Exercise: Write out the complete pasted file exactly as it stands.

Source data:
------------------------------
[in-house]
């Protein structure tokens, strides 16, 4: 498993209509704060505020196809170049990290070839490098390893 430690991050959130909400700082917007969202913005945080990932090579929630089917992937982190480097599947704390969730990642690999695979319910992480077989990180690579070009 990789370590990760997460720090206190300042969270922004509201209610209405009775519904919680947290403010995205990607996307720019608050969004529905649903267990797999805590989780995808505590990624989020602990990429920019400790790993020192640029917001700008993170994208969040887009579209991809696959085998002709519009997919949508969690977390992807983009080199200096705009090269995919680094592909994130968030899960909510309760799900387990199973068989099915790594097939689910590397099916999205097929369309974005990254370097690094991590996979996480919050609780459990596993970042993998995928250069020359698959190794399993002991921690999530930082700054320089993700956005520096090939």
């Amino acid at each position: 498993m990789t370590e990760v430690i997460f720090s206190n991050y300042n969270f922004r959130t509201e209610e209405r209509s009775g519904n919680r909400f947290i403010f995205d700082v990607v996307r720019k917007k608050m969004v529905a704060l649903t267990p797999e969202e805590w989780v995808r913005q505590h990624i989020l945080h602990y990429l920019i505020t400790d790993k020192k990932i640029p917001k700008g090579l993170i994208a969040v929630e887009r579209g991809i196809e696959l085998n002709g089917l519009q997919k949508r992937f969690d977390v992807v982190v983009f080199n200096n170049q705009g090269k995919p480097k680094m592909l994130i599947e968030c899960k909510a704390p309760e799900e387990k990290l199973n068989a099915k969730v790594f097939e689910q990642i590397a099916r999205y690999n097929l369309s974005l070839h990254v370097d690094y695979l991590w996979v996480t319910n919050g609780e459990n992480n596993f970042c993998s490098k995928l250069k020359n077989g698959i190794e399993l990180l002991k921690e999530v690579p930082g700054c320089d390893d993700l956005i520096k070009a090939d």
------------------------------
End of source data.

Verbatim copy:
[in-house]
């Protein structure tokens, strides 16, 4: 498993209509704060505020196809170049990290070839490098390893 430690991050959130909400700082917007969202913005945080990932090579929630089917992937982190480097599947704390969730990642690999695979319910992480077989990180690579070009 990789370590990760997460720090206190300042969270922004509201209610209405009775519904919680947290403010995205990607996307720019608050969004529905649903267990797999805590989780995808505590990624989020602990990429920019400790790993020192640029917001700008993170994208969040887009579209991809696959085998002709519009997919949508969690977390992807983009080199200096705009090269995919680094592909994130968030899960909510309760799900387990199973068989099915790594097939689910590397099916999205097929369309974005990254370097690094991590996979996480919050609780459990596993970042993998995928250069020359698959190794399993002991921690999530930082700054320089993700956005520096090939």
């Amino acid at each position: 498993m990789t370590e990760v430690i997460f720090s206190n991050y300042n969270f922004r959130t509201e209610e209405r209509s009775g519904n919680r909400f947290i403010f995205d700082v990607v996307r720019k917007k608050m969004v529905a704060l649903t267990p797999e969202e805590w989780v995808r913005q505590h990624i989020l945080h602990y990429l920019i505020t400790d790993k020192k990932i640029p917001k700008g090579l993170i994208a969040v929630e887009r579209g991809i196809e696959l085998n002709g089917l519009q997919k949508r992937f969690d977390v992807v982190v983009f080199n200096n170049q705009g090269k995919p480097k680094m592909l994130i599947e968030c899960k909510a704390p309760e799900e387990k990290l199973n068989a099915k969730v790594f097939e689910q990642i590397a099916r999205y690999n097929l369309s974005l070839h990254v370097d690094y695979l991590w996979v996480t319910n919050g609780e459990n992480n596993f970042c993998s490098k995928l250069k020359n077989g698959i190794e399993l990180l002991k921690e999530v690579p930082g700054c320089d390893d993700l956005i520096k070009a090939d």